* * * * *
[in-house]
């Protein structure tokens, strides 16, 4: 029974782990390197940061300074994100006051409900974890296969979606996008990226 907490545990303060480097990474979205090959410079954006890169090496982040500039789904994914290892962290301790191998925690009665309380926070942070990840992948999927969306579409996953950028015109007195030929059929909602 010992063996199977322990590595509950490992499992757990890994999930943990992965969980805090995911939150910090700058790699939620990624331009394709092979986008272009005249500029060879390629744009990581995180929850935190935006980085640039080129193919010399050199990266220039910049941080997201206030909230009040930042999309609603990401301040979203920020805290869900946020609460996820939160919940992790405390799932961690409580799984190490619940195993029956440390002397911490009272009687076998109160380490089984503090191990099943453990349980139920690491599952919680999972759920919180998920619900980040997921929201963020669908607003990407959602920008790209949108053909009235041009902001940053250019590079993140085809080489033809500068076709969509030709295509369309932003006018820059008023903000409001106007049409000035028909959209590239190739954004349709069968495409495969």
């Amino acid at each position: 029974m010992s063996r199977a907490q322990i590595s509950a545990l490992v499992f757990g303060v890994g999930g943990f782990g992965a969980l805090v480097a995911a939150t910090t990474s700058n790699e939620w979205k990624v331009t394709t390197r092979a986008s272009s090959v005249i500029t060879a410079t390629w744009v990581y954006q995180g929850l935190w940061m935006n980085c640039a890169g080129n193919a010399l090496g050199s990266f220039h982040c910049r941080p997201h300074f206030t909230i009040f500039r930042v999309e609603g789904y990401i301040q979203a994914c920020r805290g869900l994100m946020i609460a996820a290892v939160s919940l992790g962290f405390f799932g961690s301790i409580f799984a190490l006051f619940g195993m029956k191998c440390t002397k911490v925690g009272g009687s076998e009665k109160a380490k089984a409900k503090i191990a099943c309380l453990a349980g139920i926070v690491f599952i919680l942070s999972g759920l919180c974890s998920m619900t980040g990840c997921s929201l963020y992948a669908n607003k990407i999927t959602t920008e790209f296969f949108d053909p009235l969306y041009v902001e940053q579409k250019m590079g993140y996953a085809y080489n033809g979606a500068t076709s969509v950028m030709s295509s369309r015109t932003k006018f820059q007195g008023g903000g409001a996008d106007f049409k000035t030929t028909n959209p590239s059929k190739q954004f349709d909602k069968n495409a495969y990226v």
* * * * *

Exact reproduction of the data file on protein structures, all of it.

[in-house]
């Protein structure tokens, strides 16, 4: 029974782990390197940061300074994100006051409900974890296969979606996008990226 907490545990303060480097990474979205090959410079954006890169090496982040500039789904994914290892962290301790191998925690009665309380926070942070990840992948999927969306579409996953950028015109007195030929059929909602 010992063996199977322990590595509950490992499992757990890994999930943990992965969980805090995911939150910090700058790699939620990624331009394709092979986008272009005249500029060879390629744009990581995180929850935190935006980085640039080129193919010399050199990266220039910049941080997201206030909230009040930042999309609603990401301040979203920020805290869900946020609460996820939160919940992790405390799932961690409580799984190490619940195993029956440390002397911490009272009687076998109160380490089984503090191990099943453990349980139920690491599952919680999972759920919180998920619900980040997921929201963020669908607003990407959602920008790209949108053909009235041009902001940053250019590079993140085809080489033809500068076709969509030709295509369309932003006018820059008023903000409001106007049409000035028909959209590239190739954004349709069968495409495969």
């Amino acid at each position: 029974m010992s063996r199977a907490q322990i590595s509950a545990l490992v499992f757990g303060v890994g999930g943990f782990g992965a969980l805090v480097a995911a939150t910090t990474s700058n790699e939620w979205k990624v331009t394709t390197r092979a986008s272009s090959v005249i500029t060879a410079t390629w744009v990581y954006q995180g929850l935190w940061m935006n980085c640039a890169g080129n193919a010399l090496g050199s990266f220039h982040c910049r941080p997201h300074f206030t909230i009040f500039r930042v999309e609603g789904y990401i301040q979203a994914c920020r805290g869900l994100m946020i609460a996820a290892v939160s919940l992790g962290f405390f799932g961690s301790i409580f799984a190490l006051f619940g195993m029956k191998c440390t002397k911490v925690g009272g009687s076998e009665k109160a380490k089984a409900k503090i191990a099943c309380l453990a349980g139920i926070v690491f599952i919680l942070s999972g759920l919180c974890s998920m619900t980040g990840c997921s929201l963020y992948a669908n607003k990407i999927t959602t920008e790209f296969f949108d053909p009235l969306y041009v902001e940053q579409k250019m590079g993140y996953a085809y080489n033809g979606a500068t076709s969509v950028m030709s295509s369309r015109t932003k006018f820059q007195g008023g903000g409001a996008d106007f049409k000035t030929t028909n959209p590239s059929k190739q954004f349709d909602k069968n495409a495969y990226v």